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It is easier for a Camel to go through the eye of a needle, than for a rich man to enter into the kingdom of God.

WITHOUT entering into the disputes to which this passage has given birth, or agitating the question of the propriety of the translation, I shall construe it in a figurative sense, and suppose it to mean, that it is difficult for a rich man to enter into the kingdom of God; that the temptations, consequent upon great possessions, create a very serious obstacle to the attainment of the principles, and of the rewards of the gospel.

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To examine what those obstacles are, and to point out in what manner they may be guarded against, will, I hope, not prove an unprofitable subject for this day's discourse; if, in the progress of such discourse, I point out any pernicious effects of wealth upon the moral, and religious character, I cannot, of course, mean to insinuate that such influence is never counteracted, and such danger never repelled.I am speaking, not of fact, but of tendency, -not of those effects which always are produced, but of those which, in nature, and probability may be produced.

It is difficult for a rich man to enter into the kingdom of God:-The first cause to be alleged for this difficulty is, that he wants that important test of his own conduct, which is to be gained from the conduct of his fellow-creatures towards him; he may be going far from the kingdom of God, on the fect of pride, and over the spoils of injustice, without learning, from the averted looks, and the alienated hearts of men, that his ways are the ways of death. Wealth is apt to inspire a kind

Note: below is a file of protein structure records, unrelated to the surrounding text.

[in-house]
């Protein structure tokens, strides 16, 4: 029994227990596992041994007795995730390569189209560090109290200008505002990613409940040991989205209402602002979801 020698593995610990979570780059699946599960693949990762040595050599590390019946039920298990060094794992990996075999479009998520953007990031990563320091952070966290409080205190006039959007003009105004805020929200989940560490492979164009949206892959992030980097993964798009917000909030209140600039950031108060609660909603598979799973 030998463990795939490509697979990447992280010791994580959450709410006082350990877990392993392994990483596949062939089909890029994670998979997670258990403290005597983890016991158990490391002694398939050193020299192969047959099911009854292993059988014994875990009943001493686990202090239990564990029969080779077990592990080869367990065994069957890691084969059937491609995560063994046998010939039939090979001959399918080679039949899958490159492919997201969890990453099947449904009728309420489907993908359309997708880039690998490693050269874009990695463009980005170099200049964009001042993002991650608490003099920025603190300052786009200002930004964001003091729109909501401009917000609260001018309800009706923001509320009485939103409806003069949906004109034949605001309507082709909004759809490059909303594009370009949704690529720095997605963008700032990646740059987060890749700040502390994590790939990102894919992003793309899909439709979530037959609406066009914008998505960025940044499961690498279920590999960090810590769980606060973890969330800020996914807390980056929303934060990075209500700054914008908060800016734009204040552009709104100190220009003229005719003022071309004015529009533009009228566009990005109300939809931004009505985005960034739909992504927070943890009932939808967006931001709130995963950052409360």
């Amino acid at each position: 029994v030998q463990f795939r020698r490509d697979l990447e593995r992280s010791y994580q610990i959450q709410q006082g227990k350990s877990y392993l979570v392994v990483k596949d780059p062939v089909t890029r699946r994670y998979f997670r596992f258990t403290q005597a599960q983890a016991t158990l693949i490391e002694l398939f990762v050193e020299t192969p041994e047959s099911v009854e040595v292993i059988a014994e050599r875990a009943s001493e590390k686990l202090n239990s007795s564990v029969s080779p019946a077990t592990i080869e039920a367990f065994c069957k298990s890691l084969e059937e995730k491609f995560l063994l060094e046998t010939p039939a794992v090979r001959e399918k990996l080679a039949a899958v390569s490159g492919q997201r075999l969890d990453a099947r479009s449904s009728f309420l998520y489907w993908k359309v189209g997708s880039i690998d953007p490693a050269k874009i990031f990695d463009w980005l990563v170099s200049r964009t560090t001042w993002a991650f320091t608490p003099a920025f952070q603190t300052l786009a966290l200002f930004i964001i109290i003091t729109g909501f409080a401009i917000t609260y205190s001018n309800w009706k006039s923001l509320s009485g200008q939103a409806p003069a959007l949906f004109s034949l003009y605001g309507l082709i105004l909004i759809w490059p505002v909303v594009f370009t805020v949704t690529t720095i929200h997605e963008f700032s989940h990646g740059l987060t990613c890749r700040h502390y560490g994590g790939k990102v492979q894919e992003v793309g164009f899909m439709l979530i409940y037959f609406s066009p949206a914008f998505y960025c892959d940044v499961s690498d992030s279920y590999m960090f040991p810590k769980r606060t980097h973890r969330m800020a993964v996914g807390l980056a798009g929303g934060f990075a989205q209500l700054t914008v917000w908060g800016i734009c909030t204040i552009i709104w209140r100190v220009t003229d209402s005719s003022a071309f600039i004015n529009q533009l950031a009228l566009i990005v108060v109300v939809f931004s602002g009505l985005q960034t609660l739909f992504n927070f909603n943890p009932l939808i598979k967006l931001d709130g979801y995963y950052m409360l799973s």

of awe, which fashions every look, modulates every word, and influences every action;--and this, not so much from any view to interest, as from that imposing superiority, exercised upon the imagination by prosperous fortune, from which it is extremely difficult for any man to emancipate himself, who has not steadily accustomed his judgment to measure his fellowcreatures by real, rather than artificial distinctions, and to appeal from the capricious judgments of the world, to his own reflections, and to the clear, and indisputable precepts of the gospel.

The general presumption, indeed, which we are apt to form, is, that the mischief is already done, that the rich man has been accustomed to such flattering reception, such gracious falsehoods, and such ingenious deceit; that to treat him justly, is to treat him harshly; and, to defer to him only in the proportion of his merit, is a violation of established forms: No man feels it to be his duty to combat with the gigantic errors of the world, and to exalt himself into a champion of righteousness; he leaves the



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